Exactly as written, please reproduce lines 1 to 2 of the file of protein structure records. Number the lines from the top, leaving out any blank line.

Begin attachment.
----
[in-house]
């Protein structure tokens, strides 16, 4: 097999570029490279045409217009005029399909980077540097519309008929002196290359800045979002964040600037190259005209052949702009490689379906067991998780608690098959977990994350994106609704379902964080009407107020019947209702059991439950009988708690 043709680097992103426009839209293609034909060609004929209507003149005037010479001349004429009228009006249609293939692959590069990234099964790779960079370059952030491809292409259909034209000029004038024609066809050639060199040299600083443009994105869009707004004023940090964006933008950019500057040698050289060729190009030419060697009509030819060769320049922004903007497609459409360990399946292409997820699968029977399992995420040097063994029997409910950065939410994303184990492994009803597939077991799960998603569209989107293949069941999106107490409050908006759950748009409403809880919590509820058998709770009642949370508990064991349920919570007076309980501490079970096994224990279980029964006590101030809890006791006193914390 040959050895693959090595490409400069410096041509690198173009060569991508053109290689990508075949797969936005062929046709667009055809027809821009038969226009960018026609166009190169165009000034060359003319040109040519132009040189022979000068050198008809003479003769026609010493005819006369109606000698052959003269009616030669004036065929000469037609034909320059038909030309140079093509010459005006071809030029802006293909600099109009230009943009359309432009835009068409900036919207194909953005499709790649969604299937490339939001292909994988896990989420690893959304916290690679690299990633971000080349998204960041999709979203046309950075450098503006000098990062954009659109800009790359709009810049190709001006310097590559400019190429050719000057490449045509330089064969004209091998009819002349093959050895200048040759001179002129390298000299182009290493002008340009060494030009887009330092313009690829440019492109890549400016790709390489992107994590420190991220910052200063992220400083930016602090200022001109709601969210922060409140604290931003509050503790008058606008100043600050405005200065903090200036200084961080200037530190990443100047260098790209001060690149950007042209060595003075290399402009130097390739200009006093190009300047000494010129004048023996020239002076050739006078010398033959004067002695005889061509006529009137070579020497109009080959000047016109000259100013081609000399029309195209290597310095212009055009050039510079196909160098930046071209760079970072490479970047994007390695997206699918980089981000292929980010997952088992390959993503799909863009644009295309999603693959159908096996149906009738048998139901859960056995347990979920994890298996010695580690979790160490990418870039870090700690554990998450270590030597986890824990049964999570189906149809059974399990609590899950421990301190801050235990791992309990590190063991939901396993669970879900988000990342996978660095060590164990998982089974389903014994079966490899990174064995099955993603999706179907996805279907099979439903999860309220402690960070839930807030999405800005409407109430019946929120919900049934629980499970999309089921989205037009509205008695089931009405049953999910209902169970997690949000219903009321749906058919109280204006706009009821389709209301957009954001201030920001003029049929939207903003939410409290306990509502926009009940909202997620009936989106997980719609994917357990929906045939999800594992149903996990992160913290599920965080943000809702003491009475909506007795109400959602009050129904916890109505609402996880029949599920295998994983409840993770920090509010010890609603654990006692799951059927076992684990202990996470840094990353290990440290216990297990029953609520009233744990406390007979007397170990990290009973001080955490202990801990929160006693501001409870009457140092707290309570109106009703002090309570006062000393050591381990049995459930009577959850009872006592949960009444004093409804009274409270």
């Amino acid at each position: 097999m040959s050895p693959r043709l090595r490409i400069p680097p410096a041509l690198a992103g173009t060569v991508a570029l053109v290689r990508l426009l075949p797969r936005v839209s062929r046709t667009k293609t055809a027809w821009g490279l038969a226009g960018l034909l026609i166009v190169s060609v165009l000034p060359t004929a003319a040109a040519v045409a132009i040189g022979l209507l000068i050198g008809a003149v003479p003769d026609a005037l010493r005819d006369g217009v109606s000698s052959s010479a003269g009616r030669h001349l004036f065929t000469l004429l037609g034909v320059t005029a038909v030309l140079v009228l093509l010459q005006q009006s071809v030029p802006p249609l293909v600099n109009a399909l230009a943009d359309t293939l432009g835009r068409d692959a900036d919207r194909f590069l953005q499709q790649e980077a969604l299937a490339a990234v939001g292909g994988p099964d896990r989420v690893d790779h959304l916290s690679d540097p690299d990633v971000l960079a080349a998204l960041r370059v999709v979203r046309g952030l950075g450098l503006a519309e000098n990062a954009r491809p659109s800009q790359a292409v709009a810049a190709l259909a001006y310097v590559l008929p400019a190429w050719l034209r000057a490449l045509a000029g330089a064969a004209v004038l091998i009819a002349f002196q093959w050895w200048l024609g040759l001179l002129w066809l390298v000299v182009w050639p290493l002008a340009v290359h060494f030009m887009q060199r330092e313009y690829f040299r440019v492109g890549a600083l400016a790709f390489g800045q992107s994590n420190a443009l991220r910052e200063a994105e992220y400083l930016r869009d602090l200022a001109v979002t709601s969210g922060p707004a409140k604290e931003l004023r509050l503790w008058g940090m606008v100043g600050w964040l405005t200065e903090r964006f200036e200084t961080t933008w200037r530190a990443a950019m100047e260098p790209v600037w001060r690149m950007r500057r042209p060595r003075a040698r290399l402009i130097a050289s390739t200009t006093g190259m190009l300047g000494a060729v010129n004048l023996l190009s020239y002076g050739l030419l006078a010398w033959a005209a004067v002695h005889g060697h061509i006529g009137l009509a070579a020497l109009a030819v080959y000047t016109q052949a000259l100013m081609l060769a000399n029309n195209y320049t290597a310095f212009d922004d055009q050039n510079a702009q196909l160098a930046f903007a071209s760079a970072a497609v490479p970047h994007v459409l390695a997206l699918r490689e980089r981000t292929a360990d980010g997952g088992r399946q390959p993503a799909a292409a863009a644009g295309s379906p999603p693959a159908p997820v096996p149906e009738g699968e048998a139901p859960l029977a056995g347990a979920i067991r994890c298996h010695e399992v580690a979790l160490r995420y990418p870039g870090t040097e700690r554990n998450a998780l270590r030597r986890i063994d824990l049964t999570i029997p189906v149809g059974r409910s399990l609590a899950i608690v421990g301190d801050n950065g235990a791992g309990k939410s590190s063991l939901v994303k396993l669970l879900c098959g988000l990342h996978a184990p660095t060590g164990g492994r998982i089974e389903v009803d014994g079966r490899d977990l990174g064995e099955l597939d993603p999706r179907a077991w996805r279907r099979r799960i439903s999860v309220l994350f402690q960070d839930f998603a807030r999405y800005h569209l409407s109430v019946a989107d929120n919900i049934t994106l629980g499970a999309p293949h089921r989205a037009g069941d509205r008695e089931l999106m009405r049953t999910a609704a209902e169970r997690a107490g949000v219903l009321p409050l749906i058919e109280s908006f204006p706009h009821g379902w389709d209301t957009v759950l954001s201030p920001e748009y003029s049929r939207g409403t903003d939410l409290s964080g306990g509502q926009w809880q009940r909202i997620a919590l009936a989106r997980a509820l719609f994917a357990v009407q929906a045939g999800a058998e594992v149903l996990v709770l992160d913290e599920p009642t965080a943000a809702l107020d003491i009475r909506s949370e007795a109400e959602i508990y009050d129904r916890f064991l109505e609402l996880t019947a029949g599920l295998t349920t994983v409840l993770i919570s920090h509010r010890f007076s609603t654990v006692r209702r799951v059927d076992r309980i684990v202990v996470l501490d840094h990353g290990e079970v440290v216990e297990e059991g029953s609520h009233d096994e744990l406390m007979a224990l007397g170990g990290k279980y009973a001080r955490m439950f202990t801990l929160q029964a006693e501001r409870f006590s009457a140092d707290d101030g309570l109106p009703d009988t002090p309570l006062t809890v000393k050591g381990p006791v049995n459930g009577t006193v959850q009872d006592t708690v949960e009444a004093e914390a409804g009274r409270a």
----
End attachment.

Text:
[in-house]
């Protein structure tokens, strides 16, 4: 097999570029490279045409217009005029399909980077540097519309008929002196290359800045979002964040600037190259005209052949702009490689379906067991998780608690098959977990994350994106609704379902964080009407107020019947209702059991439950009988708690 043709680097992103426009839209293609034909060609004929209507003149005037010479001349004429009228009006249609293939692959590069990234099964790779960079370059952030491809292409259909034209000029004038024609066809050639060199040299600083443009994105869009707004004023940090964006933008950019500057040698050289060729190009030419060697009509030819060769320049922004903007497609459409360990399946292409997820699968029977399992995420040097063994029997409910950065939410994303184990492994009803597939077991799960998603569209989107293949069941999106107490409050908006759950748009409403809880919590509820058998709770009642949370508990064991349920919570007076309980501490079970096994224990279980029964006590101030809890006791006193914390 040959050895693959090595490409400069410096041509690198173009060569991508053109290689990508075949797969936005062929046709667009055809027809821009038969226009960018026609166009190169165009000034060359003319040109040519132009040189022979000068050198008809003479003769026609010493005819006369109606000698052959003269009616030669004036065929000469037609034909320059038909030309140079093509010459005006071809030029802006293909600099109009230009943009359309432009835009068409900036919207194909953005499709790649969604299937490339939001292909994988896990989420690893959304916290690679690299990633971000080349998204960041999709979203046309950075450098503006000098990062954009659109800009790359709009810049190709001006310097590559400019190429050719000057490449045509330089064969004209091998009819002349093959050895200048040759001179002129390298000299182009290493002008340009060494030009887009330092313009690829440019492109890549400016790709390489992107994590420190991220910052200063992220400083930016602090200022001109709601969210922060409140604290931003509050503790008058606008100043600050405005200065903090200036200084961080200037530190990443100047260098790209001060690149950007042209060595003075290399402009130097390739200009006093190009300047000494010129004048023996020239002076050739006078010398033959004067002695005889061509006529009137070579020497109009080959000047016109000259100013081609000399029309195209290597310095212009055009050039510079196909160098930046071209760079970072490479970047994007390695997206699918980089981000292929980010997952088992390959993503799909863009644009295309999603693959159908096996149906009738048998139901859960056995347990979920994890298996010695580690979790160490990418870039870090700690554990998450270590030597986890824990049964999570189906149809059974399990609590899950421990301190801050235990791992309990590190063991939901396993669970879900988000990342996978660095060590164990998982089974389903014994079966490899990174064995099955993603999706179907996805279907099979439903999860309220402690960070839930807030999405800005409407109430019946929120919900049934629980499970999309089921989205037009509205008695089931009405049953999910209902169970997690949000219903009321749906058919109280204006706009009821389709209301957009954001201030920001003029049929939207903003939410409290306990509502926009009940909202997620009936989106997980719609994917357990929906045939999800594992149903996990992160913290599920965080943000809702003491009475909506007795109400959602009050129904916890109505609402996880029949599920295998994983409840993770920090509010010890609603654990006692799951059927076992684990202990996470840094990353290990440290216990297990029953609520009233744990406390007979007397170990990290009973001080955490202990801990929160006693501001409870009457140092707290309570109106009703002090309570006062000393050591381990049995459930009577959850009872006592949960009444004093409804009274409270």